The European Commission has approved a German aid scheme to support airports in the context of the coronavirus outbreak. The scheme was approved partially based on Article 107(2)(b) of the Treaty on the Functioning of the European Union (TFEU) and partially under the State aid Temporary Framework.
Executive Vice-President Margrethe Vestager, in charge of competition policy, said: “Airport operations must be secured to ensure connectivity, mobility and air transport. This scheme will enable German authorities at different levels to compensate German airports for the damage suffered as a result of the coronavirus outbreak. At the same time, it will help them address their liquidity shortages and weather the crisis. During these difficult times, we continue to work with Member States to ensure that national support measures can be put in place as quickly and effectively as possible to tackle the negative effects of the coronavirus outbreak.”
The German support measures
Germany notified to the Commission, based on Article 107(2)(b) TFEU and under the Temporary Framework, a scheme to support airports affected by the coronavirus outbreak.
Under the scheme, which will be open to all operators of German airports, the German authorities at different levels (federal, state and municipal) will be able to:
- Compensate airports for revenue losses directly caused by the coronavirus outbreak during the period 4 March – 30 June 2020, in the form of direct grants. The scheme ensures that any compensation paid out in excess of the actual damage suffered will have to be returned to Germany including interest. The risk of the State aid exceeding the damage is therefore excluded;
- Provide liquidity support in the form of grants, guarantees on loans, subsidised interest rates and deferrals of certain taxes and charges to airports facing liquidity shortages as a result of the restrictions that Germany and other Member States had to impose to limit the spread of the coronavirus. Most liquidity support measures covered by the scheme, with the exception of deferrals of tax and charges, fall under existing schemes previously approved by the Commission under the Temporary Framework (“Bundesregelung Kleinbeihilfen 2020”, “Bundesregelung für niedrigverzinsliche Darlehen 2020” and “Bundesregelung Bürgschaften 2020”). The Commission’s assessment in the present case is therefore limited to tax and charges, which are not covered by previously approved schemes.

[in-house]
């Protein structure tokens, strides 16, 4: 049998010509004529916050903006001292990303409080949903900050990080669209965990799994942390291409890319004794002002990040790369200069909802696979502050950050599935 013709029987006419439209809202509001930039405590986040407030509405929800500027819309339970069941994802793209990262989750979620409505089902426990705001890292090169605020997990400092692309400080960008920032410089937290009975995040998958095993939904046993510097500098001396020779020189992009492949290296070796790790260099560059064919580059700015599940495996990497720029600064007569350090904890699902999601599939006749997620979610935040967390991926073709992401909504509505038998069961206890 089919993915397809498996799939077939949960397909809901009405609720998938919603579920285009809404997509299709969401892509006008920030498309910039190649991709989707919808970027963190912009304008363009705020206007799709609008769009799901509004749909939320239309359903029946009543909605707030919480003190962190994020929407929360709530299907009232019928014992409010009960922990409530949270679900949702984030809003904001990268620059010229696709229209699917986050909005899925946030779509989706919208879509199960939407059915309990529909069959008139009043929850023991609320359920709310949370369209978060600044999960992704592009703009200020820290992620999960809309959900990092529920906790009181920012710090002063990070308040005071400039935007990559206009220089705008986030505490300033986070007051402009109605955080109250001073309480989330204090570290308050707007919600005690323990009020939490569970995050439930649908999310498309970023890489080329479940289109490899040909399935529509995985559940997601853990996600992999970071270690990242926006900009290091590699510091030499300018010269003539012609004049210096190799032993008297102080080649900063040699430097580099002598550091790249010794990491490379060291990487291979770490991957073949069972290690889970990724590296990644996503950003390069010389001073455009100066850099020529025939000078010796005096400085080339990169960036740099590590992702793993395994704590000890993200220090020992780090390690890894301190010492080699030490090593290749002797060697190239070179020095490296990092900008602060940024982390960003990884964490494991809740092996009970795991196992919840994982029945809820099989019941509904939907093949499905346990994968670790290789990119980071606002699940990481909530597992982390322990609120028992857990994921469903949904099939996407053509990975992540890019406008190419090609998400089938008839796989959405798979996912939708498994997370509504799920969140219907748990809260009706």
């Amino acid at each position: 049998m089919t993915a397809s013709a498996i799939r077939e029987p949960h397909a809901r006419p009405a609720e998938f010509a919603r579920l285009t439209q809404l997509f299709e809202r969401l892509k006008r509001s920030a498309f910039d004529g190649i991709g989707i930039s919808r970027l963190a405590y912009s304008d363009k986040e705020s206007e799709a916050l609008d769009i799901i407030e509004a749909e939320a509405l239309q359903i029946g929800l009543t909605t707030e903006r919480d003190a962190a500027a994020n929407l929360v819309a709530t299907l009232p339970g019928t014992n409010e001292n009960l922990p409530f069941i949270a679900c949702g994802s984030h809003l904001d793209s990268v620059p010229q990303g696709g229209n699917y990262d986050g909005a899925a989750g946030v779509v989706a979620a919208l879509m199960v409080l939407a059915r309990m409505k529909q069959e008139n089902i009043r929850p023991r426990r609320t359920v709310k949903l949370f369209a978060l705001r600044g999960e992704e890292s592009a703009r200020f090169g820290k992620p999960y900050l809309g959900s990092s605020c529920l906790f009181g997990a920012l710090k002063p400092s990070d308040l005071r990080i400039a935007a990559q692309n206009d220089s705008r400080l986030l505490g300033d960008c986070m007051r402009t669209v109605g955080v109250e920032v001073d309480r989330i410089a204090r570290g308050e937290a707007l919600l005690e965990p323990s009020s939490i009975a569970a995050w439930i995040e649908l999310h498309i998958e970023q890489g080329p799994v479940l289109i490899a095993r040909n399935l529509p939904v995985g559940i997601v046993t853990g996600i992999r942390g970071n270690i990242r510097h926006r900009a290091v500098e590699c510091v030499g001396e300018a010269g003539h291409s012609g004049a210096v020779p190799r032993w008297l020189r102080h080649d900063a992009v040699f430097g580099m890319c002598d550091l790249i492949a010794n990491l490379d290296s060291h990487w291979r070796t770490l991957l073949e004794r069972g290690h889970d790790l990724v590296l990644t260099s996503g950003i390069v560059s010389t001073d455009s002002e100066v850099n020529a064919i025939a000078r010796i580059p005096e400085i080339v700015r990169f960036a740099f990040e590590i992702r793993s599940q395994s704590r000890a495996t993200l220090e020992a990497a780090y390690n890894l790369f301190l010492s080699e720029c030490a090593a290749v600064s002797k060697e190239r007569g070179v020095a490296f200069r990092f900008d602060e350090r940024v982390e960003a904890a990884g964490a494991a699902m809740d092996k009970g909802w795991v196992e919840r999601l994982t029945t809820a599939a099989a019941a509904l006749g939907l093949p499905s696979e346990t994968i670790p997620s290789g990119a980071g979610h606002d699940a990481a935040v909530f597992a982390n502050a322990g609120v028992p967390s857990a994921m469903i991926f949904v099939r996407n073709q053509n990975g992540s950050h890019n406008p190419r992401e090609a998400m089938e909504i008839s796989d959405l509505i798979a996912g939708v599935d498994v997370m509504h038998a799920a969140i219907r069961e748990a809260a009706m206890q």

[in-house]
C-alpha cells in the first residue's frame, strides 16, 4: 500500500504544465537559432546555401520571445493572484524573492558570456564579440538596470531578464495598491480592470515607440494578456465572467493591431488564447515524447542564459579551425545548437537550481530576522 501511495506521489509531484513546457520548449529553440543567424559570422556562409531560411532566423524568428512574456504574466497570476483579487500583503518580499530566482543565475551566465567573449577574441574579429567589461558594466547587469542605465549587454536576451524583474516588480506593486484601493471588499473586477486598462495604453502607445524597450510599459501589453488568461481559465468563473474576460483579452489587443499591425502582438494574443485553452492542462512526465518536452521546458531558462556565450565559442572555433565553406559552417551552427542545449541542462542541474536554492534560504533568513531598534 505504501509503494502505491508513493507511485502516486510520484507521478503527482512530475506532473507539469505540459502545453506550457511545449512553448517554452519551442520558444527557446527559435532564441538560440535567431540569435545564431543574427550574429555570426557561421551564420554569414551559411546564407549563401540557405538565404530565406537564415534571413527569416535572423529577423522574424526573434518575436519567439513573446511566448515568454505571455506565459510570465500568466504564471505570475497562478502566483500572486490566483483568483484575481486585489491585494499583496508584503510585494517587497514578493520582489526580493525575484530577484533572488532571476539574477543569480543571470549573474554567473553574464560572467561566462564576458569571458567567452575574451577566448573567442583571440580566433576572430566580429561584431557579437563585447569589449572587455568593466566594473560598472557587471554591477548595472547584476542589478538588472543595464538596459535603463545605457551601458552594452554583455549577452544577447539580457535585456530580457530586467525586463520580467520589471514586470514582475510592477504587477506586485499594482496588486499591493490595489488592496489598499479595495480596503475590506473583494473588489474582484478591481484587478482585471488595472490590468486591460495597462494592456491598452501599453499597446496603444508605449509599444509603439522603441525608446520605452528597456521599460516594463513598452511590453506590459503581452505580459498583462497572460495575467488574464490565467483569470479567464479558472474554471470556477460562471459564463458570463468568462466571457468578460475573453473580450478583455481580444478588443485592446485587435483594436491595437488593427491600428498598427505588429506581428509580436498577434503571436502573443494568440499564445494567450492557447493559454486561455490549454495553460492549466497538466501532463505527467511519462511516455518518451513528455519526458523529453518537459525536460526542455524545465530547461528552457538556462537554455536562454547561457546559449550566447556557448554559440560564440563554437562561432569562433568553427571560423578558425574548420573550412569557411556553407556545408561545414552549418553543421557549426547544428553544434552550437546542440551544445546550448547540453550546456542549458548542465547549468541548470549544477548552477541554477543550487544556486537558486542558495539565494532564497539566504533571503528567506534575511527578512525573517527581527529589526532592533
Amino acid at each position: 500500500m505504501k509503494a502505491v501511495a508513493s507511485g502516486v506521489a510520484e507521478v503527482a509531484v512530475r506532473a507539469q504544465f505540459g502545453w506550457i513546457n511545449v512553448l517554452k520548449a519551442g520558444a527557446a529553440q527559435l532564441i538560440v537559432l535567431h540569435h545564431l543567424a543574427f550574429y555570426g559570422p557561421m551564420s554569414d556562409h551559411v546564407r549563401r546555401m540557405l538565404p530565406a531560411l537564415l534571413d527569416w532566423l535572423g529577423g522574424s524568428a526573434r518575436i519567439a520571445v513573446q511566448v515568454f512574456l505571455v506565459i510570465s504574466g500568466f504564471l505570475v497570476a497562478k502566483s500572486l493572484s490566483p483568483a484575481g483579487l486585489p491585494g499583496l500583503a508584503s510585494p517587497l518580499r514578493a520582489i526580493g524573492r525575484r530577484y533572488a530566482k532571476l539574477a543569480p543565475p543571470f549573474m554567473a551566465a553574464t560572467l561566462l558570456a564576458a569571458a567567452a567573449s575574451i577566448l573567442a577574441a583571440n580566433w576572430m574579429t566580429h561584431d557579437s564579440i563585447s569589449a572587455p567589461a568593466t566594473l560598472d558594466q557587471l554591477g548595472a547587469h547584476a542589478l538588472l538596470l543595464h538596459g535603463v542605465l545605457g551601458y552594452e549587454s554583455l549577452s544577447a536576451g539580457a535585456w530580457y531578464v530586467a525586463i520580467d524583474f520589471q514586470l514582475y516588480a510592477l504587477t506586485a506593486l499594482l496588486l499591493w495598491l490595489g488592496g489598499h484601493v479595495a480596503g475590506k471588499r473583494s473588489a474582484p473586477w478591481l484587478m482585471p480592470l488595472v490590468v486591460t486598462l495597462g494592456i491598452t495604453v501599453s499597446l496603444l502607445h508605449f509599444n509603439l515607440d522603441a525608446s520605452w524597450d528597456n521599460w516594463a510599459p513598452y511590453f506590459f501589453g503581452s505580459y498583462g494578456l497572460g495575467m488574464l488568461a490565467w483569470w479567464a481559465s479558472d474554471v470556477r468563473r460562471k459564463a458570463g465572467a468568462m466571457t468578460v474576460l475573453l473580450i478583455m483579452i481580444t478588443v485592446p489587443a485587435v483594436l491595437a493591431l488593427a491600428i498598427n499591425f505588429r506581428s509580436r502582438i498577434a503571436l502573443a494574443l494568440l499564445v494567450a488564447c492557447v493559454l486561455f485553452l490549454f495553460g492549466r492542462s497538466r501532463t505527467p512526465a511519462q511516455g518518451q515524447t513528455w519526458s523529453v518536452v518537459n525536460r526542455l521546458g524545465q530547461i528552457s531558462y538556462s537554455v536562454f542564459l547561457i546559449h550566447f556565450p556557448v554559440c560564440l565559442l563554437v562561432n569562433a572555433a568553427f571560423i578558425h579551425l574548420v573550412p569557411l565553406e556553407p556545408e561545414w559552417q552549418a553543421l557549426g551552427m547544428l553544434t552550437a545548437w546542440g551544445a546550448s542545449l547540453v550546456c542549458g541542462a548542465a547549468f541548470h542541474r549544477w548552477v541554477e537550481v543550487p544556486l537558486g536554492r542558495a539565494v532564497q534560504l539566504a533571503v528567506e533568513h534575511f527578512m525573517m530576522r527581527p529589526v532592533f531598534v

With respect to the damage compensation, the Commission assessed the measure under Article 107(2)(b) TFEU, which enables the Commission to approve State aid measures granted by Member States to compensate specific companies or specific sectors (in the form of schemes) for the damages directly caused by exceptional occurrences. The Commission considers that the coronavirus outbreak qualifies as an exceptional occurrence, as it is an extraordinary, unforeseeable event having a significant economic impact. As a result, exceptional interventions by the Member States to compensate for the damages linked to the outbreak are justified.
The Commission found that, with respect to the compensation measure, the German aid scheme will compensate damage that is directly linked to the coronavirus outbreak and will provide liquidity to airports in need. It also found that the measure is proportionate as the compensation does not exceed what is necessary to make good the damage.
With respect to the deferrals of tax and charges, the Commission found that the measure is in line with the conditions of the Temporary Framework. In particular, (i) the measure supports undertakings that are active in a sector which is particularly affected by the coronavirus outbreak; and (ii) the aid will be granted before 31 December 2020 and the end date of the deferrals will be not later than 31 December 2022.
The Commission, therefore, concluded that the measures are necessary, appropriate and proportionate to remedy a serious disturbance in the economy of a Member State, in line with Article 107(3)(b) TFEU and the conditions set out in the Temporary Framework.
On this basis, the Commission approved the scheme under EU State aid rules.